Advances in Consciousness Science in Humans and Animals: a 10-year Retrospective
In this section, we will describe what we feel are important advances in consciousness science in the last 10 years. We will first provide a brief overview of advances made in the study of altered levels of consciousness (i.e., those due to brain damage, anesthesia, seizures, or during sleep). We will then discuss some major conceptual and practical advances in the study of neural correlates of conscious contents in healthy awake volunteers (HAVs). Reflecting these two questions, it is critical at the outset to distinguish between the search for neural correlates or underpinnings of conscious level and of conscious content. This distinction between will recur throughout our discussion. We will also review critical issues and advances in the study of contents of consciousness in non-human animals. Finally, we will discuss several neuroscientific theories that have become increasingly influential over the last decade, focusing on how each individually addresses the problem of consciousness. Due to space limitations, several important topics will not be covered here: (i) the neuroscience of conscious selfhood, including “out-of-body” experiences, and other manipulations of the experience of “body ownership,” (ii) related notions of emotions, intention, volition, agency, and the suggested role of consciousness in social cognition (Frith and Frith, 2007), (iii) disorders of conscious content (such as hallucinations, delusions, and neuropsychiatric conditions generally), (iv) the effects of psychotropic substances on consciousness and (v) changes in conscious contents in meditative, hypnotic, and similar states.
Altered Levels of Consciousness in Humans
The study of altered levels of consciousness such as coma or anesthesia has provided clinical, ethical and even legal motivations for the neuroscientific study of consciousness (Laureys and Schiff, 2012) (Figure 1). A better understanding of the links between consciousness and the brain is indeed required to better characterize neural markers of consciousness in these states (Boly et al., 2009). An improved understanding could also facilitate new treatments for severely brain-damaged patients (Schiff, 2010). Finally, the issue of awareness under anesthesia merits greater scrutiny, particularly given the evidence that such episodes may commonly be missed by applying the various techniques currently used to monitor brain function under sedation (Avidan et al., 2011).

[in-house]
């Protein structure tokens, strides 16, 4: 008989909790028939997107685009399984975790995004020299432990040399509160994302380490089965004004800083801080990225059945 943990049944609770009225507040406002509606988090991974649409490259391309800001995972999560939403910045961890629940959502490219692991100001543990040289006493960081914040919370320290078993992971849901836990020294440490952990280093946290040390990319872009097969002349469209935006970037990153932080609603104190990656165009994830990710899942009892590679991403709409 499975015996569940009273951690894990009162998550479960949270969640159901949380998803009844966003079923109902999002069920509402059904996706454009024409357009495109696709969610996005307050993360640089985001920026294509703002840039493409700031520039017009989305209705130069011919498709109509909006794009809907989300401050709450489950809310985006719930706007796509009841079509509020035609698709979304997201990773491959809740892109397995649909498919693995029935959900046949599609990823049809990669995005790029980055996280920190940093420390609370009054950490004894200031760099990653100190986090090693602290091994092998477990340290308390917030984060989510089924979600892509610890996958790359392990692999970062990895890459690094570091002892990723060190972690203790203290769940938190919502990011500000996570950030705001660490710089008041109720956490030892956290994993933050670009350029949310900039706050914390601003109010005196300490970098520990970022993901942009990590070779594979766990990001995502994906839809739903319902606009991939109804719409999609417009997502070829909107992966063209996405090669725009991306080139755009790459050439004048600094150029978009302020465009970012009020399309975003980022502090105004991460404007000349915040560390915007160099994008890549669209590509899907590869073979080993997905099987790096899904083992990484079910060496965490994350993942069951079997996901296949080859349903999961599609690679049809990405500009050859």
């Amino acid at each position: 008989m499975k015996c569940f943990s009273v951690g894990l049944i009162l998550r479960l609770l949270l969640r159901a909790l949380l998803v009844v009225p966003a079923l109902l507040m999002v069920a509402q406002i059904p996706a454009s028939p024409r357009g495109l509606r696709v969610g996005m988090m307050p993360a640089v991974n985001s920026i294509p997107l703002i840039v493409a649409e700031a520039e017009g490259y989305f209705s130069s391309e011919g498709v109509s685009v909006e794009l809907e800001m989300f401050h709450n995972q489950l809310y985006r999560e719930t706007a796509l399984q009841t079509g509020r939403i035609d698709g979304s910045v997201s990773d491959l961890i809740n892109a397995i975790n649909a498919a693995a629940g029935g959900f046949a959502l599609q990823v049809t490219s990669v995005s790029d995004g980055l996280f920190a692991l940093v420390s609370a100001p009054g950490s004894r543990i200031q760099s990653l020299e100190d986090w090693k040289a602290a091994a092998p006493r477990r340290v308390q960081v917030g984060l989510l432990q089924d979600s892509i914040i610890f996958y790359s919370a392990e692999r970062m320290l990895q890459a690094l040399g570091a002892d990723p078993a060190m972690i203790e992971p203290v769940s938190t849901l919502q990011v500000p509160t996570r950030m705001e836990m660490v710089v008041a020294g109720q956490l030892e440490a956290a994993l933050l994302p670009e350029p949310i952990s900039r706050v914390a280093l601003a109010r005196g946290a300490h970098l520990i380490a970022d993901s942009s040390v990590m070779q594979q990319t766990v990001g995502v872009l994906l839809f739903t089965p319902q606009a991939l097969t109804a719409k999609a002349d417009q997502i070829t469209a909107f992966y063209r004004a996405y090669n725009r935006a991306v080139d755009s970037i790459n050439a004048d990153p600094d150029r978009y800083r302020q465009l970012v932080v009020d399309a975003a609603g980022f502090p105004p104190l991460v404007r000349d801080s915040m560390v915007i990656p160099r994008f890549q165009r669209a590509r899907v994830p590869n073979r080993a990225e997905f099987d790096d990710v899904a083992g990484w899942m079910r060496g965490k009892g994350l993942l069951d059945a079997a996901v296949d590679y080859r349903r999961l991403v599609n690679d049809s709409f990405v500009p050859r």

Figure 1. Level and contents of consciousness. The level of consciousness can be dissociated from behaviors that are traditionally regarded as a signs of vigilance or arousal (such as opening of eyes, command following etc.). Typically, high conscious levels are associated with an increased range of conscious contents. Whether or not high level of consciousness without any conscious contents is possible remains unclear. Adapted from Laureys (2005), courtesy of Giulio Tononi.
Recent advances in functional imaging and electrophysiological techniques (encompassing functional MRI, EEG, and intracranial recordings) applied in these contexts have significantly expanded our knowledge of neural correlates of conscious level in humans. Accordingly, some outstanding advances in this field are summarized below.
Severe brain damaged patients: coma, vegetative state (VS), and minimally conscious states (MCS)
Research on altered states of consciousness due to brain damage has greatly benefited from the definition of the minimally conscious state (MCS), provided by Giacino et al. (2002). Since the introduction of this definition, a number of studies have shown significant differences in brain function between vegetative and minimally conscious state patient populations (Boly, 2011). Brain function in patients in the vegetative state (VS) is very similar to that during sleep and anesthesia, and is characterized by an impaired function of thalamus and fronto-parietal cortical areas (Laureys et al., 2000a,b, 2002; Laureys, 2005). In contrast, brain function in MCS is much closer to that observed in HAVs, with the preservation of functional connectivity (temporal correlation patterns between cortical areas) and activation in frontal and parietal cortical areas (Boly et al., 2004, 2008a; Vanhaudenhuyse et al., 2010; Fernandez-Espejo et al., 2012). What makes conscious patients in MCS appear unconscious like VS patients is the lack of motor functions, including speech, which renders patients non-communicative. In addition to differences in brain activation and functional connectivity, recent electroencephalography (EEG) studies have revealed that MCS patients, in contrast to VS patients, show preserved “top-down” or recurrent processing in higher-order cortical areas (Boly et al., 2011) (Figure 2). Furthermore, the brains of the MCS patients and normal healthy people react to a single pulse of transcranial magnetic stimulation (TMS) in a similar way (Rosanova et al., 2012); TMS-evoked EEG response is variable across trials, spreads across widely distributed cortical areas and reveals much more complicated and sustained dynamics than those evoked in the VS patients' brains (also see Casali et al. (2013) the following section on anesthesia (Ferrarelli et al., 2010) and sleep (Massimini et al., 2005) on this TMS-EEG perturbational approach).